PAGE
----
We’ll see how the healthcare competition between Walmart and Amazon shapes up over time, but the outcome is likely to have a major impact on pricing and service in many areas of clinical practice.
Health Insurers Bring Their Ambition to Become Healthcare Providers—At Scale
Health insurers are not just financing care. They’re providing care. Optum, working under its parent company, UnitedHealth Group, purchased its first medical practice 15 years ago. Today, they own the practices of 56,000 physicians in 1,600 clinics, representing $40 billion a year of revenue. By 2028, their expressed goal is to reach $100 billion in revenue. Optum is far from the only player in this space, but it is the biggest.
This is a different model of healthcare delivery, with a real potential for conflicts of interest. As this trend accelerates, it is conceivable that health insurance will come to cover an increasingly limited range of clinical options.
Private Equity Brings Ongoing Disruption
The model of private equity—invest, disrupt, exit— wouldn’t seem to fit healthcare. Nonetheless, as the first wave of private equity investments matures, we’ll see what those exits look like. Who will buy these companies and practices? They will be sold, presumably, at much higher valuations than before. This means that revenue and operational efficiencies will become more important than ever, and the management agreements that may have been attractive in the initial partnership may or may not be continued into the new partnership. Regardless, when we see that private equity firms acquired $126 billion in medical practices in a single quarter of 2021, we must expect that pressure will increase on physician-owned practices to compete with the challenges presented by private equity investment.
Can Medicine Compete Through Patient-Centered Care?
If we want to continue to be the driving force in our healthcare system, when medical professionals say “patient-centered care,” we’re really going to have to mean it. We’re going to have to mean it in the customer-service-forward way practiced by corporations like Amazon or Nordstrom or FedEx. After a decade of talking about “patient-centered care,” although we know what it should mean, it isn’t what we typically offer. We need to stop requiring outpatients to see multiple doctors, labs, and imaging centers in different locations at different times, and then to hope that someone thoughtfully acts on the results. That isn’t how we access services anywhere else in the economy. Retail medicine is making significant inroads into primary care by providing rapid access at convenient locations at lower cost.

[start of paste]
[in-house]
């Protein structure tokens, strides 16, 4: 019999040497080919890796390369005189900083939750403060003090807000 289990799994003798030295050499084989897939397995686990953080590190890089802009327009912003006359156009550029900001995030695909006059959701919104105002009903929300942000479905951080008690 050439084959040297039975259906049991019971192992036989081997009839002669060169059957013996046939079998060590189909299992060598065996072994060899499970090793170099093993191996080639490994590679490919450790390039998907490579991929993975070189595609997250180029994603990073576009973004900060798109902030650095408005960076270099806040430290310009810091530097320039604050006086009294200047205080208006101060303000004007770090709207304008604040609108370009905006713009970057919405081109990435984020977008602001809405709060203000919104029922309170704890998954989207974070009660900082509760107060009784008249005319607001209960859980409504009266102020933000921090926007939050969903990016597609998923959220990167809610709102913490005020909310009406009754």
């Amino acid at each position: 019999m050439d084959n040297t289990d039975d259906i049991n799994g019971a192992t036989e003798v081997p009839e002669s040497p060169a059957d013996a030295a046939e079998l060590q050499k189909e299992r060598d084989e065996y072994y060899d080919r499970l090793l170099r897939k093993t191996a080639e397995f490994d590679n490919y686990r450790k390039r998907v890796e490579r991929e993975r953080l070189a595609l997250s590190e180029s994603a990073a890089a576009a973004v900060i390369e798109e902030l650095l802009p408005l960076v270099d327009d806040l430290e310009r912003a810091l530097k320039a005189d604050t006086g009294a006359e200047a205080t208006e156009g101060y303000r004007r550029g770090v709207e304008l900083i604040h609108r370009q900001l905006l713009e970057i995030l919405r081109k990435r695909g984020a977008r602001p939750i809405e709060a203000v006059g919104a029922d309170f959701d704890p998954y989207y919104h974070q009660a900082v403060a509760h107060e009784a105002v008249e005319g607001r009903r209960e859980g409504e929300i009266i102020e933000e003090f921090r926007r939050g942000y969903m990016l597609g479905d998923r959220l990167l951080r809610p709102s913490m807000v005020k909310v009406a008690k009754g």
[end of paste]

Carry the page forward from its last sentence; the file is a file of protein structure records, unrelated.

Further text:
We should recognize that some of the disruption in healthcare today is actually healthy, because it is based on the pressing need for improved healthcare access, healthcare equity, and healthcare literacy. That said, as these new forces in healthcare compete to recruit new medical school graduates, they will also disrupt the day-to-day operations of many existing physician practices. Instead of reacting in surprise when these forces reach the door of our practice or our healthcare system—if they haven’t already—we would be wise to think now about how we should respond.
We would like to know what steps your practice or medical system has already taken in response to large non-legacy corporate entities delivering healthcare. Please answer this poll, and we will provide an update with your responses.
To discover more about upcoming changes, read our whitepaper, What U.S. Healthcare Will Look Like in 2032.
The guidelines suggested here are not rules, do not constitute legal advice, and do not ensure a successful outcome. The ultimate decision regarding the appropriateness of any treatment must be made by each healthcare provider considering the circumstances of the individual situation and in accordance with the laws of the jurisdiction in which the care is rendered.